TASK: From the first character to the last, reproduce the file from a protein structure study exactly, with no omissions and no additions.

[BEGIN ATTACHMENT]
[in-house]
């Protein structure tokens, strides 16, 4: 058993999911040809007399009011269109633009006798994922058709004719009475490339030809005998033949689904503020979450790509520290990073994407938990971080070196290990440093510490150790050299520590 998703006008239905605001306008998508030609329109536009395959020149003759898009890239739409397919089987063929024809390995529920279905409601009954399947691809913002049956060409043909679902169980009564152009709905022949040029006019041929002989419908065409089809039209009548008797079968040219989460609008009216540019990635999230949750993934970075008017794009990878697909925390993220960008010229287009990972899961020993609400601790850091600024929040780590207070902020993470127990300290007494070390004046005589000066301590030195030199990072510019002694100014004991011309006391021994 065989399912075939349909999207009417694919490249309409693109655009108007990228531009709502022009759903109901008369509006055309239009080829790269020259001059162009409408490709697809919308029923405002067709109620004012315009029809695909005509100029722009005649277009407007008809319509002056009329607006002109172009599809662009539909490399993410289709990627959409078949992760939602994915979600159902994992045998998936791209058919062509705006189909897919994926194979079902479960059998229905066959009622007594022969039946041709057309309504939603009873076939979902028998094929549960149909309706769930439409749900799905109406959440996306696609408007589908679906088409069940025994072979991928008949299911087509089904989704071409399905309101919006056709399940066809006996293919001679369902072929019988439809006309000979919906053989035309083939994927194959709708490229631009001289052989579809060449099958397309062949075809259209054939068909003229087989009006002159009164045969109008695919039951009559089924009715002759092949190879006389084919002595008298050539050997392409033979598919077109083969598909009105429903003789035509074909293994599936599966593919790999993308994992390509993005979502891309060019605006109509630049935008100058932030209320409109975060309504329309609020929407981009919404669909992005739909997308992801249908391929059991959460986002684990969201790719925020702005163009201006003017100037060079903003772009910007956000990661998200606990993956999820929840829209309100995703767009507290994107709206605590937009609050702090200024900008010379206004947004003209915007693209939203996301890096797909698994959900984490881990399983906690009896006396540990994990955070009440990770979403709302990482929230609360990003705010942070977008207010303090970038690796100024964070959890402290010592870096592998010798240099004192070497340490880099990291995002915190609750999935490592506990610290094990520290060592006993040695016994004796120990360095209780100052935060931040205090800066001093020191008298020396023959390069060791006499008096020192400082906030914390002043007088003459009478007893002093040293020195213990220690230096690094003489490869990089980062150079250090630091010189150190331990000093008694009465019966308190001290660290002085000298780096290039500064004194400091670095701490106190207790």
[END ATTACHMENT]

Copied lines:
[in-house]
């Protein structure tokens, strides 16, 4: 058993999911040809007399009011269109633009006798994922058709004719009475490339030809005998033949689904503020979450790509520290990073994407938990971080070196290990440093510490150790050299520590 998703006008239905605001306008998508030609329109536009395959020149003759898009890239739409397919089987063929024809390995529920279905409601009954399947691809913002049956060409043909679902169980009564152009709905022949040029006019041929002989419908065409089809039209009548008797079968040219989460609008009216540019990635999230949750993934970075008017794009990878697909925390993220960008010229287009990972899961020993609400601790850091600024929040780590207070902020993470127990300290007494070390004046005589000066301590030195030199990072510019002694100014004991011309006391021994 065989399912075939349909999207009417694919490249309409693109655009108007990228531009709502022009759903109901008369509006055309239009080829790269020259001059162009409408490709697809919308029923405002067709109620004012315009029809695909005509100029722009005649277009407007008809319509002056009329607006002109172009599809662009539909490399993410289709990627959409078949992760939602994915979600159902994992045998998936791209058919062509705006189909897919994926194979079902479960059998229905066959009622007594022969039946041709057309309504939603009873076939979902028998094929549960149909309706769930439409749900799905109406959440996306696609408007589908679906088409069940025994072979991928008949299911087509089904989704071409399905309101919006056709399940066809006996293919001679369902072929019988439809006309000979919906053989035309083939994927194959709708490229631009001289052989579809060449099958397309062949075809259209054939068909003229087989009006002159009164045969109008695919039951009559089924009715002759092949190879006389084919002595008298050539050997392409033979598919077109083969598909009105429903003789035509074909293994599936599966593919790999993308994992390509993005979502891309060019605006109509630049935008100058932030209320409109975060309504329309609020929407981009919404669909992005739909997308992801249908391929059991959460986002684990969201790719925020702005163009201006003017100037060079903003772009910007956000990661998200606990993956999820929840829209309100995703767009507290994107709206605590937009609050702090200024900008010379206004947004003209915007693209939203996301890096797909698994959900984490881990399983906690009896006396540990994990955070009440990770979403709302990482929230609360990003705010942070977008207010303090970038690796100024964070959890402290010592870096592998010798240099004192070497340490880099990291995002915190609750999935490592506990610290094990520290060592006993040695016994004796120990360095209780100052935060931040205090800066001093020191008298020396023959390069060791006499008096020192400082906030914390002043007088003459009478007893002093040293020195213990220690230096690094003489490869990089980062150079250090630091010189150190331990000093008694009465019966308190001290660290002085000298780096290039500064004194400091670095701490106190207790």